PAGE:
I wonder how many people reading this watched the television series MacGyver when it originally aired? Aside from being Selma and Patty Bouvier’s celluloid object of desire and the inspiration for SNL’s Will Forte creation MacGruber, this TV character has been “verbed.” To MacGyver something is to bootstrap and/or lifehack something from nothing to save the day.
If you are starting something from scratch, be it a business, nonprofit or even something as personal as starting your family, chances are good you are doing a LOT of improvising on the fly. Innovation is perilously close to becoming buzzworded to death, but it’s a reality for anyone who is attempting to grow beyond his or her comfort zone.
So what is necessary to thrive in these sort of conditions? What skills, either innate or learned, can help you to succeed in today’s landscape? In exceedingly pared-down terms, three basics:
Assess: Assessing something requires an analytical, thorough but swift examination of what IS, in terms of resources and skills available. It’s a dispassionate accounting of tools and opportunities that can be claimed and/or harnessed in order to complete a task or goal.
NOTE: This step requires honesty. You must account for what IS, not “what’s missing” or “what is wished for.” What. Is.
Having the ability to assess magnifies your effectiveness. If you can distill and catalogue what is available, you have the opportunity to move onto the next step. Resourcefulness, ingenuity and creativity are all vitally important at this stage, especially if your resources are limited.
If you are stuck at this phase, here are some suggestions on how to develop your creativity.
Address: To address is to implement. Being able to apply a triage lens to this step of applying solutions also increases your efficiency and sometimes, effectiveness. Delegation falls under this category as well. Action is the key component of this step. You must be willing to commit to a course of action, either personally or through those on your team.
Confidence is essential, even if you aren’t completely sure what’s going to happen. Being secure in your ability to overcome, adapt and fine-tune are an invaluable subset of skills at this stage.
Move on: This is the step where you measure and build upon the first two steps. This stage can be difficult, because it can be a nebulous transition of identifying when the ‘address’ stage is over and the ‘move on’ stage has begun.
For example: think of the person who keeps opening the oven door after the cookies have been put in to bake, because the cook isn’t committed to letting the process unfold. Every time the oven door opens, the temperature alters the interior of the oven and skews the results.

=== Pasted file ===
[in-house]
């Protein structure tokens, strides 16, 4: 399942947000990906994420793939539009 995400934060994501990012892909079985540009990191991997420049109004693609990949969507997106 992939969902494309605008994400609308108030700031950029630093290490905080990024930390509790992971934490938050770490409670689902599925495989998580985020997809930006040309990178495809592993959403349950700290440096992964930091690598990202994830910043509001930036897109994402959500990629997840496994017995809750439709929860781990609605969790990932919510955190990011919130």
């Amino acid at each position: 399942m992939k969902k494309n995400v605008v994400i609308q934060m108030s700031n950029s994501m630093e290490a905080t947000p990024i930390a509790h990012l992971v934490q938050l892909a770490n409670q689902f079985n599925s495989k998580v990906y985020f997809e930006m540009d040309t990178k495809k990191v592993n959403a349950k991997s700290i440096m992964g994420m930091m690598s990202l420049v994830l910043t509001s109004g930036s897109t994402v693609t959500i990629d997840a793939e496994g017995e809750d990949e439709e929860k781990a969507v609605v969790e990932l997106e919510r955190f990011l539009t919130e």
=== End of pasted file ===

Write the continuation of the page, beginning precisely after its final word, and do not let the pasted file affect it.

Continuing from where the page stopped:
Decide to let the cookies bake and then commit to remove them from the oven after 8 minutes is over. If they are underdone, the next cookie sheet stays in for 12 minutes. If they are burned to a crisp after 15 minutes, make an adjustment to shorten the baking time for the next batch.
The willingness to be “wrong” is the key skill to develop here.
“It is so conceited and timid to be ashamed of one’s mistakes. Of course they are mistakes. Go on to the next.” ~ Brenda Ueland
Innovators and would-be MacGyvers must learn how to iterate quickly. If it’s one thing I’ve learned over the past 18 months, it’s to not only fail often, but to fail quickly.
Move on with a clear vision of what you hope to achieve, retaining that which contributes to your effort and discarding that which does not. The more you practice this, the better you’ll get.
Here’s something that’s really nifty: as you get better and faster at “failing,” your various iterations are building your personal database. Each time you progress through the three phases, your resources increase, because you will have developed a greater base of knowledge.
So don’t worry too much. Begin where you are with what you have. Pay attention. Keep moving. You’ll get there.
Can you share with us a time in your life when you learned from a “mistake?” When did you experience a time of growth? Did you ever have a moment when you created something from nothing?
Molly Cantrell-Kraig is a woman with drive. Possessing an innate sense of purpose and a pragmatic, solution-based approach to empowering people, she fused these two traits in order to establish Women With Drive Foundation. Based upon its founder’s personal history, Women With Drive Foundation is a means through which Cantrell-Kraig may effect change on both a micro and macro level. By providing women with something as essential as personal transportation in order to transition them from poverty to prosperity, she, through Women With Drive Foundation, seeks to empower women to help them help themselves. Follow Molly on twitter as @mckra1g or @WWDr1ve (Women With Drive Foundation) or “like” them on facebook.